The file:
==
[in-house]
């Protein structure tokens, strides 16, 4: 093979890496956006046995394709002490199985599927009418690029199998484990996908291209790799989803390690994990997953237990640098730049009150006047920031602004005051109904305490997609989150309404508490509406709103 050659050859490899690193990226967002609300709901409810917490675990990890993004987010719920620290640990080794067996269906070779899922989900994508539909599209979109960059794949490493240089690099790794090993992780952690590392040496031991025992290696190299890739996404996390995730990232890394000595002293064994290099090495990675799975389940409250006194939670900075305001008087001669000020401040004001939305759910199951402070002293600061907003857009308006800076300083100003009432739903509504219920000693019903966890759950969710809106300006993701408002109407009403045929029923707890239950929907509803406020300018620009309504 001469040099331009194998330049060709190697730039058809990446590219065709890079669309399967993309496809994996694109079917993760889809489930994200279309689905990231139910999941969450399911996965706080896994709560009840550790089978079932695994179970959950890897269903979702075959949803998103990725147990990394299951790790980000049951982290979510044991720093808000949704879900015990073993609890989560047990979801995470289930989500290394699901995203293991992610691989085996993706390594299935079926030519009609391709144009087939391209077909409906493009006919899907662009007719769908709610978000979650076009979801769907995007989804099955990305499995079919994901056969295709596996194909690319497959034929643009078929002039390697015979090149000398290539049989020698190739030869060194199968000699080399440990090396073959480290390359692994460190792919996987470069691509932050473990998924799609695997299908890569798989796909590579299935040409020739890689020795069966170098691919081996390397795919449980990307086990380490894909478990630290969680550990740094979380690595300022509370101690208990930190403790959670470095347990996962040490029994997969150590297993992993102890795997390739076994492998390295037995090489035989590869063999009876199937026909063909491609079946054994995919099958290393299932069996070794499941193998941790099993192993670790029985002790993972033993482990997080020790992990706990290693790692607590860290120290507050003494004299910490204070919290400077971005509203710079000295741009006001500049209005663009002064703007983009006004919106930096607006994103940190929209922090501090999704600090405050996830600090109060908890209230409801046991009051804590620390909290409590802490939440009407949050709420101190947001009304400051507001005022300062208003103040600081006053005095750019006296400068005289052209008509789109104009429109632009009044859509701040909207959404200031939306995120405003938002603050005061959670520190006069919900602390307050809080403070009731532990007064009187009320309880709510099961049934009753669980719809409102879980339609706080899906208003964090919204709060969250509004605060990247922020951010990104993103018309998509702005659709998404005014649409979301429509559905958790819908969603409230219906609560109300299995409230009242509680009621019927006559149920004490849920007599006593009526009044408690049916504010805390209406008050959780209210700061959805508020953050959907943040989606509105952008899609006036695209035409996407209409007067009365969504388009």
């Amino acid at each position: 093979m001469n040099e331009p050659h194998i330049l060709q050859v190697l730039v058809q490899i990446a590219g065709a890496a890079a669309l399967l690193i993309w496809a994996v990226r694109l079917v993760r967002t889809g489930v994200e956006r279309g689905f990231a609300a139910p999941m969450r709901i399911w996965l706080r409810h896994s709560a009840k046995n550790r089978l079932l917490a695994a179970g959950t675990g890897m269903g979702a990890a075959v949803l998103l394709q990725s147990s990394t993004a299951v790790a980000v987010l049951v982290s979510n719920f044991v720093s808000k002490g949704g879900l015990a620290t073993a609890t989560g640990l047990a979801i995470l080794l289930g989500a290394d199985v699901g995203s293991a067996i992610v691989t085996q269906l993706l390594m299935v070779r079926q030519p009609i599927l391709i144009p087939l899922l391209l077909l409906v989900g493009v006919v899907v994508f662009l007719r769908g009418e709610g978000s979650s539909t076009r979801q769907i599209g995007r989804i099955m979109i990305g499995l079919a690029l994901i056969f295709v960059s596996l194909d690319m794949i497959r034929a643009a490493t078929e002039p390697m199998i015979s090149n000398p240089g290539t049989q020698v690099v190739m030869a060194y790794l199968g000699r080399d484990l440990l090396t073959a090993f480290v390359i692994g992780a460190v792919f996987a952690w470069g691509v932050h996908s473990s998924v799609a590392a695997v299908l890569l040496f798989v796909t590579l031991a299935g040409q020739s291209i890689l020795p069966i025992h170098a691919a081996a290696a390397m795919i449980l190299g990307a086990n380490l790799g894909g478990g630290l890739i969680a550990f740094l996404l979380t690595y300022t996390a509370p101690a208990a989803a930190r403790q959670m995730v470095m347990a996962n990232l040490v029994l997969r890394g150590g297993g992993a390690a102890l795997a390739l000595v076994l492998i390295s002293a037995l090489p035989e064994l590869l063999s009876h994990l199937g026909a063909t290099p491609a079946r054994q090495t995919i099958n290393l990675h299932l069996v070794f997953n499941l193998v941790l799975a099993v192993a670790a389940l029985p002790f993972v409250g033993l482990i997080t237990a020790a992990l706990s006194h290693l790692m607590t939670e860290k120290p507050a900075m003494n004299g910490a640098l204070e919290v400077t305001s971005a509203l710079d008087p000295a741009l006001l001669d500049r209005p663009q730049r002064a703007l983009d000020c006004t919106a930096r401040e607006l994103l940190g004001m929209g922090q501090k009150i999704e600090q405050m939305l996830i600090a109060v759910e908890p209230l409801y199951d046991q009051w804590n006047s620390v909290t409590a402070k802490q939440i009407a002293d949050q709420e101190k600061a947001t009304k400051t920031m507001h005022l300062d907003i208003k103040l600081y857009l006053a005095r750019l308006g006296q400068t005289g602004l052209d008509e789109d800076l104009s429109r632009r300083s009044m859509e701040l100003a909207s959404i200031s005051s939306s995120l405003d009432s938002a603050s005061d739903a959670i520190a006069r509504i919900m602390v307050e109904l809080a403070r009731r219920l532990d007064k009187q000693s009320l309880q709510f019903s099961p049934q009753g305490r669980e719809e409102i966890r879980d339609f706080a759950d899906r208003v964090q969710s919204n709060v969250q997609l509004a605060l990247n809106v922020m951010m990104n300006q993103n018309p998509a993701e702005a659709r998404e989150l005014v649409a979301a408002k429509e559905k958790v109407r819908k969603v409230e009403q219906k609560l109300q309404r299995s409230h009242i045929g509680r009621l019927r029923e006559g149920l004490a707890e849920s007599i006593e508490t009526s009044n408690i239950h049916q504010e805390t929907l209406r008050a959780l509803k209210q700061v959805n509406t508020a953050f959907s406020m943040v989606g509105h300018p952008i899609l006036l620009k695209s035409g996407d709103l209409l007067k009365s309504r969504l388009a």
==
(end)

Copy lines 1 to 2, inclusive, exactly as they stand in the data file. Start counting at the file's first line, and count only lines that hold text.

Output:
[in-house]
């Protein structure tokens, strides 16, 4: 093979890496956006046995394709002490199985599927009418690029199998484990996908291209790799989803390690994990997953237990640098730049009150006047920031602004005051109904305490997609989150309404508490509406709103 050659050859490899690193990226967002609300709901409810917490675990990890993004987010719920620290640990080794067996269906070779899922989900994508539909599209979109960059794949490493240089690099790794090993992780952690590392040496031991025992290696190299890739996404996390995730990232890394000595002293064994290099090495990675799975389940409250006194939670900075305001008087001669000020401040004001939305759910199951402070002293600061907003857009308006800076300083100003009432739903509504219920000693019903966890759950969710809106300006993701408002109407009403045929029923707890239950929907509803406020300018620009309504 001469040099331009194998330049060709190697730039058809990446590219065709890079669309399967993309496809994996694109079917993760889809489930994200279309689905990231139910999941969450399911996965706080896994709560009840550790089978079932695994179970959950890897269903979702075959949803998103990725147990990394299951790790980000049951982290979510044991720093808000949704879900015990073993609890989560047990979801995470289930989500290394699901995203293991992610691989085996993706390594299935079926030519009609391709144009087939391209077909409906493009006919899907662009007719769908709610978000979650076009979801769907995007989804099955990305499995079919994901056969295709596996194909690319497959034929643009078929002039390697015979090149000398290539049989020698190739030869060194199968000699080399440990090396073959480290390359692994460190792919996987470069691509932050473990998924799609695997299908890569798989796909590579299935040409020739890689020795069966170098691919081996390397795919449980990307086990380490894909478990630290969680550990740094979380690595300022509370101690208990930190403790959670470095347990996962040490029994997969150590297993992993102890795997390739076994492998390295037995090489035989590869063999009876199937026909063909491609079946054994995919099958290393299932069996070794499941193998941790099993192993670790029985002790993972033993482990997080020790992990706990290693790692607590860290120290507050003494004299910490204070919290400077971005509203710079000295741009006001500049209005663009002064703007983009006004919106930096607006994103940190929209922090501090999704600090405050996830600090109060908890209230409801046991009051804590620390909290409590802490939440009407949050709420101190947001009304400051507001005022300062208003103040600081006053005095750019006296400068005289052209008509789109104009429109632009009044859509701040909207959404200031939306995120405003938002603050005061959670520190006069919900602390307050809080403070009731532990007064009187009320309880709510099961049934009753669980719809409102879980339609706080899906208003964090919204709060969250509004605060990247922020951010990104993103018309998509702005659709998404005014649409979301429509559905958790819908969603409230219906609560109300299995409230009242509680009621019927006559149920004490849920007599006593009526009044408690049916504010805390209406008050959780209210700061959805508020953050959907943040989606509105952008899609006036695209035409996407209409007067009365969504388009």